• Have you seen grace lately?

    That was a question posed in 1996 by the editor of the now-defunct Virtue magazine, a Christian women’s magazine I used to write for.

    The editor, Jeanette Thomason, once spent several weeks chronicling the stopping spots of railroad tramps in Spokane, Washington.

    She’d make her way past rows of abandoned buildings and find discarded wine bottles and chicken bones, cold campfires and cardboard lean-tos.

  • BY CHARLES LISTON | Special to the Banner

    A final score of 69 (no bogies, three birdies) was good but not near good enough for the Bedford Rotary Club to bring home any trophies from Ohio Valley United Charities (OVUC) golf scramble last week at Henry County Country Club.

  • BY CHARLES LISTON | Special to the Banner

    For many of us attending and enjoying the Trimble County Apple Festival, we remain unaware of the great deal of volunteer work that goes into creating this successful, annual activity.

  • These are days and times when very few people take the time to become involved in the lives of those who are less-fortunate or needy.

  • Years ago, I was terrified of flying.

    You wouldn’t have wanted to sit by me in an airplane because, if you weren’t already nervous, my white-knuckled grip of the arm rest and my yelping at every strange noise or shake of the plane would have made you nearly as crazy as I was.

    One time got on a plane — it was the first of four flights over the course of a weekend — I got ready for my usual fear-fueled meltdown, but it didn’t happen.

    I wasn’t afraid one bit.

  • My contacts like to hide. On two occasions one or the other has determined that the exceptionally snug spaces beneath my upper lids are the perfect locale for respite from a hectic day.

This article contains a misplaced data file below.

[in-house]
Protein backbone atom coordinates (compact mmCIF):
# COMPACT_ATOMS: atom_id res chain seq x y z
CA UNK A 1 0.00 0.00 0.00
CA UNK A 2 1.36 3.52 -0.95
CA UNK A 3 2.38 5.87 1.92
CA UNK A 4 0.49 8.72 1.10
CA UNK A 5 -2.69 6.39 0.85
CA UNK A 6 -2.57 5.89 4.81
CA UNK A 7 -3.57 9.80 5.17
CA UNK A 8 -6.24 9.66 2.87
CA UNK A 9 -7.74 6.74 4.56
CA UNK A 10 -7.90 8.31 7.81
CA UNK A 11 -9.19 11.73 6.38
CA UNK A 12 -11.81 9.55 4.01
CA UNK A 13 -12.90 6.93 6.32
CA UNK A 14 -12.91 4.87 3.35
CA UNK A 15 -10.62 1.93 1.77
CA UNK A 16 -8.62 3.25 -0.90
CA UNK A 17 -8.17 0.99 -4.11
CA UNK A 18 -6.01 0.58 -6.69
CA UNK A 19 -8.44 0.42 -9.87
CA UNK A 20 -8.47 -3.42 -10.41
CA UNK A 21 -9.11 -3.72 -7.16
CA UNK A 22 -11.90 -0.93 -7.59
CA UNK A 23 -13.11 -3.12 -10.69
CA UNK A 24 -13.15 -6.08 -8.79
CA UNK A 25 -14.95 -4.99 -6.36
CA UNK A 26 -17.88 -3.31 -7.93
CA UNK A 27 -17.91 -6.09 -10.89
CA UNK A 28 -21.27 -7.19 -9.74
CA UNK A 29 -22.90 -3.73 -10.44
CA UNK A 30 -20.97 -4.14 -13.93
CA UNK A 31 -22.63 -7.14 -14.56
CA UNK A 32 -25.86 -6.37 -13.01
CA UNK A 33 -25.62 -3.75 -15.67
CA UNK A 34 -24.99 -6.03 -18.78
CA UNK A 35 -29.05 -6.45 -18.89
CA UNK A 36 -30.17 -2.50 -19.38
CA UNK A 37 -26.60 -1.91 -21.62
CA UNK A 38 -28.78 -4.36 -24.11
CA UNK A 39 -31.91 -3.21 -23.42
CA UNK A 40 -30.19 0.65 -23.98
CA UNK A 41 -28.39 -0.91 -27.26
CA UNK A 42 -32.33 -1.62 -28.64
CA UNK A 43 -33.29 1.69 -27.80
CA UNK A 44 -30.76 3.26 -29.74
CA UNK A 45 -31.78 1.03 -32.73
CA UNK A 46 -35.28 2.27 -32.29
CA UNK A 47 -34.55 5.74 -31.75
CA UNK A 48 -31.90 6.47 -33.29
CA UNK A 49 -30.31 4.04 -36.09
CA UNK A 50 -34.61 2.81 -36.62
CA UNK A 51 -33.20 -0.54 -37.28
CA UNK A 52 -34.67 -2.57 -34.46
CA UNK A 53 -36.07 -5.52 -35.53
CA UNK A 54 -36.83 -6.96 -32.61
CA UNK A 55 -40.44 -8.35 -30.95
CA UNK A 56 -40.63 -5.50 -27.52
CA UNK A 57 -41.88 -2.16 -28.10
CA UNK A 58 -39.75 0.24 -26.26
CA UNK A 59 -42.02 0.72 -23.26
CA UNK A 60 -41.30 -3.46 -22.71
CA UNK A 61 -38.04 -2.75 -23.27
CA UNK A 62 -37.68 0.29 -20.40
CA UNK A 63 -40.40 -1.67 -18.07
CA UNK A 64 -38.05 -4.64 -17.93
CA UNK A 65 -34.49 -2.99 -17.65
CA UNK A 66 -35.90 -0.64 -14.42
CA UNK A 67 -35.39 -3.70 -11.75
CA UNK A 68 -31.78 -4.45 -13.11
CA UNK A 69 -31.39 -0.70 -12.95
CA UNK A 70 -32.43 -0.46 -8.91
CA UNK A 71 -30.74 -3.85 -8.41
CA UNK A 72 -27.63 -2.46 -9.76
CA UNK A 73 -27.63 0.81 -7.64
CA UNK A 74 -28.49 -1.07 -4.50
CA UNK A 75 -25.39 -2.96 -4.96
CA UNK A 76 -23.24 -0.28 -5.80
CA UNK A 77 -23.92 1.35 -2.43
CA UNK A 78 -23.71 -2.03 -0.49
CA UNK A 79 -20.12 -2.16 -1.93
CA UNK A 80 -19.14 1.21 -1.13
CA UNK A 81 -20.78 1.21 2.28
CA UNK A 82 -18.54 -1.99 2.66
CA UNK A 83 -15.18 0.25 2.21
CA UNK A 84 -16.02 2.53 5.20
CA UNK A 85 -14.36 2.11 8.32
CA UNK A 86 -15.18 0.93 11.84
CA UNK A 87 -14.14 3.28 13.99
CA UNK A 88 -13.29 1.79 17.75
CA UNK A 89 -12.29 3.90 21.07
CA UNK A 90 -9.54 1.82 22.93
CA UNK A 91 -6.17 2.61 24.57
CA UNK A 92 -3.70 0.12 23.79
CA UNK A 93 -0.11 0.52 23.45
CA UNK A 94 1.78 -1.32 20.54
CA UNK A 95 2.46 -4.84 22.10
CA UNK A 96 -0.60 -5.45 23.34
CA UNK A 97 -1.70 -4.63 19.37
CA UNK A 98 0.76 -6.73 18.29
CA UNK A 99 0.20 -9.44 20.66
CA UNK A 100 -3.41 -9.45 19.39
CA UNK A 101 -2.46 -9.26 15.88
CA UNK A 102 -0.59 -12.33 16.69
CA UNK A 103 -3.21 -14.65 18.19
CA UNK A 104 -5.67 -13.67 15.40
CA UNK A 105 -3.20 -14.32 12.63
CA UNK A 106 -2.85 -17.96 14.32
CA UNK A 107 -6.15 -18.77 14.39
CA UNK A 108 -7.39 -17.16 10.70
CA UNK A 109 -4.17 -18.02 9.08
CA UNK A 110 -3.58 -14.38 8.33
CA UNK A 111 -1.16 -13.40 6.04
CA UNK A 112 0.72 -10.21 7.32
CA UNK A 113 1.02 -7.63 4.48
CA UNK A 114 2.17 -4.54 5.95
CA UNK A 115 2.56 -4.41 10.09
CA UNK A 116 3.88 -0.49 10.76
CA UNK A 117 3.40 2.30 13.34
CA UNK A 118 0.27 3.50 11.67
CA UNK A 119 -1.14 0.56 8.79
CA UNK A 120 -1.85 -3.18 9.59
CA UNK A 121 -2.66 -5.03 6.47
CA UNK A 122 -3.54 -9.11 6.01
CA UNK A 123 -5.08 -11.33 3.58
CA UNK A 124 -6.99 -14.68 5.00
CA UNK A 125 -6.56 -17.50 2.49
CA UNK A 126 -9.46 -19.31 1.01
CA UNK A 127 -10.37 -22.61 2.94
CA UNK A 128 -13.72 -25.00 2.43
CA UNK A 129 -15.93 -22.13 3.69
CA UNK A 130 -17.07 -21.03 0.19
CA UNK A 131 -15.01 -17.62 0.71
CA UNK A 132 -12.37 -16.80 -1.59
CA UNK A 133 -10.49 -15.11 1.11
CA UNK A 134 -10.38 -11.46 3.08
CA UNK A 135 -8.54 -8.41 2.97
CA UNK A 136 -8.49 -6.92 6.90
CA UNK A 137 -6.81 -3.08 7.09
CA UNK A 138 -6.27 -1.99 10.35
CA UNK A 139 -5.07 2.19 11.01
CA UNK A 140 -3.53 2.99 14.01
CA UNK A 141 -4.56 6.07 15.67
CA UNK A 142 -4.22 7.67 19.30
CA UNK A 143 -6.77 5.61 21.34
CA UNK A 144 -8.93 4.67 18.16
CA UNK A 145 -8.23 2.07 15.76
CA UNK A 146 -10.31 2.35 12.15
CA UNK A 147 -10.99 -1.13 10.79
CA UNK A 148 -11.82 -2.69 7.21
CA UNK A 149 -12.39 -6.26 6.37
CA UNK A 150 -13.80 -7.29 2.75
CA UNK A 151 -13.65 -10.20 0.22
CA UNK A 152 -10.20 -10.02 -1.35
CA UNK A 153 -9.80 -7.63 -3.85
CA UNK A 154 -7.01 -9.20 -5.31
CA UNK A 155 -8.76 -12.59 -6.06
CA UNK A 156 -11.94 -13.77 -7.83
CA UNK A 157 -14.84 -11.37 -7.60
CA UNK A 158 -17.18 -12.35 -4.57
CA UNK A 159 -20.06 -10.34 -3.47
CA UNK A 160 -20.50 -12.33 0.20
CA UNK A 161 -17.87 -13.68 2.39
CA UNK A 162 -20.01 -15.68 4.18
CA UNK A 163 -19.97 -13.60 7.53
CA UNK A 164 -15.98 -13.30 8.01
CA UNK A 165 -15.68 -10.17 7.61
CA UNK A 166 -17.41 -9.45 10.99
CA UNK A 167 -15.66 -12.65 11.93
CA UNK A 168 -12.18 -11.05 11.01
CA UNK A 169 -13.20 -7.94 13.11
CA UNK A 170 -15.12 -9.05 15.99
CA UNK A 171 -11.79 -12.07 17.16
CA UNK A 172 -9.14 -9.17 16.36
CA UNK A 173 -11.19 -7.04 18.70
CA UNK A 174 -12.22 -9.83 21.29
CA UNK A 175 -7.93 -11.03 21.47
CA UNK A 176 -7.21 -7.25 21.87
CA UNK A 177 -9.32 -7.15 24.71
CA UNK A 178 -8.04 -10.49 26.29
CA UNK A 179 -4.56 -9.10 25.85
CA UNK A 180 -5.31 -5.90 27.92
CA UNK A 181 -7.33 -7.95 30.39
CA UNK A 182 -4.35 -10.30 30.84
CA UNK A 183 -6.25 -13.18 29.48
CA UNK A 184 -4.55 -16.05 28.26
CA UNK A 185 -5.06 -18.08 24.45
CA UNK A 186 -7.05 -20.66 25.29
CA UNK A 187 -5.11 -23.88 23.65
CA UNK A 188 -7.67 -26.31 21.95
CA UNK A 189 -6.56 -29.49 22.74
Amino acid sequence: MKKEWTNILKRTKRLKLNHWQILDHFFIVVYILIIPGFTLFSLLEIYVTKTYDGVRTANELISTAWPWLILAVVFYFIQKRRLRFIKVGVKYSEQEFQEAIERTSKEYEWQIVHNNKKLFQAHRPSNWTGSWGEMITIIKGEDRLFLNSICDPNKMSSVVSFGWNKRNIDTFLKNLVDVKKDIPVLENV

• While driving through the countryside of hills, valleys and streams from one of my offices to another, I noticed another vehicle that resembled a gigantic mud ball rather than any recognizable make or model. It had obviously been driven in a “mud run,” adding considerable volume and weight to its original design. The sight of it caused an uneasy feeling for me as I imagined being that driver. In my own car I can hardly wait after a bug or a bird’s “gift” hits my windshield to stop to remove it from sight.

  • As the story goes, a group of tourists on an African safari hired several native porters to carry their supplies.

    After three days, the porters announced they needed to stop and rest for a while. However, they didn’t appear to be tired, so the tourists asked why they needed to stop.

    One of the porters said, “We are not tired, but we have walked too far too fast and now we must wait for our souls to catch up.”

    I thoroughly understand. Often I go too far too fast and life zips by and my soul is somewhere else, left behind in the dust.

  • Sam Burgess went on vacation to Ocean Isle, N.C. with a few of his family members and they brought along the Trimble Banner to read in their spare time. Pictured left to right are Mark Sawyer, Sherri Sawyer, Sam Burgess, Gwen Fothergill Knight, Linda Brown, Holly Hughes Yowler, Robert Yowler, and Benetta Knight. 

    Planning a getaway for fall break or later this year? Take along a copy of the Banner and send a picture of the family with the newspaper to editor@mytrimblenews.com.

  • BY CHARLES LISTON | Special to the Trimble Banner

    Thousands of miles from Bray Orchards and Roadside Market, manager Jamae Pyles and fellow traveler Cecilia Oak got to see an array of farm products grown and marketed in Alaska.